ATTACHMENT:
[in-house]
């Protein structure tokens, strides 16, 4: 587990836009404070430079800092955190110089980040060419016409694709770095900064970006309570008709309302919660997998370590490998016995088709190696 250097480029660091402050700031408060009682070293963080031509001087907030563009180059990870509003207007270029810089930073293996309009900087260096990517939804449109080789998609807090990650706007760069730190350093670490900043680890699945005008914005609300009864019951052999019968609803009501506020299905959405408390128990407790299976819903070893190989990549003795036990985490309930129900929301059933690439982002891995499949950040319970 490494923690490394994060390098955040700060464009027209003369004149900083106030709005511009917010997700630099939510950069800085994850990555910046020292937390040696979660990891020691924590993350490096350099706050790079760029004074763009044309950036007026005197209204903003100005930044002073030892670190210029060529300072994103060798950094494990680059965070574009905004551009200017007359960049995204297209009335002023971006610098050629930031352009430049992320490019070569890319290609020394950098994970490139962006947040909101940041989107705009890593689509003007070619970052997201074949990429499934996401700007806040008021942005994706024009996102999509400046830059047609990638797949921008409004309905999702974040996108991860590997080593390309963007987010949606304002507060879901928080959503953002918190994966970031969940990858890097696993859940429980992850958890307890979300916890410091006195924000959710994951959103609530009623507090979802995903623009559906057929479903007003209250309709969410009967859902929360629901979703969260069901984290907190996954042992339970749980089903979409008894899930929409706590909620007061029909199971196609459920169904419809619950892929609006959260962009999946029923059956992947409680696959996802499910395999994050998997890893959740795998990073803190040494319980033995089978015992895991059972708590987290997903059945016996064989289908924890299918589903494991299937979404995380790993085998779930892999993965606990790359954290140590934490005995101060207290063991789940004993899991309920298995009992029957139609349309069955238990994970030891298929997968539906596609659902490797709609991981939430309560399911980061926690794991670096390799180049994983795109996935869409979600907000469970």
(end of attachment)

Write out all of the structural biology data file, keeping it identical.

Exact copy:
[in-house]
């Protein structure tokens, strides 16, 4: 587990836009404070430079800092955190110089980040060419016409694709770095900064970006309570008709309302919660997998370590490998016995088709190696 250097480029660091402050700031408060009682070293963080031509001087907030563009180059990870509003207007270029810089930073293996309009900087260096990517939804449109080789998609807090990650706007760069730190350093670490900043680890699945005008914005609300009864019951052999019968609803009501506020299905959405408390128990407790299976819903070893190989990549003795036990985490309930129900929301059933690439982002891995499949950040319970 490494923690490394994060390098955040700060464009027209003369004149900083106030709005511009917010997700630099939510950069800085994850990555910046020292937390040696979660990891020691924590993350490096350099706050790079760029004074763009044309950036007026005197209204903003100005930044002073030892670190210029060529300072994103060798950094494990680059965070574009905004551009200017007359960049995204297209009335002023971006610098050629930031352009430049992320490019070569890319290609020394950098994970490139962006947040909101940041989107705009890593689509003007070619970052997201074949990429499934996401700007806040008021942005994706024009996102999509400046830059047609990638797949921008409004309905999702974040996108991860590997080593390309963007987010949606304002507060879901928080959503953002918190994966970031969940990858890097696993859940429980992850958890307890979300916890410091006195924000959710994951959103609530009623507090979802995903623009559906057929479903007003209250309709969410009967859902929360629901979703969260069901984290907190996954042992339970749980089903979409008894899930929409706590909620007061029909199971196609459920169904419809619950892929609006959260962009999946029923059956992947409680696959996802499910395999994050998997890893959740795998990073803190040494319980033995089978015992895991059972708590987290997903059945016996064989289908924890299918589903494991299937979404995380790993085998779930892999993965606990790359954290140590934490005995101060207290063991789940004993899991309920298995009992029957139609349309069955238990994970030891298929997968539906596609659902490797709609991981939430309560399911980061926690794991670096390799180049994983795109996935869409979600907000469970």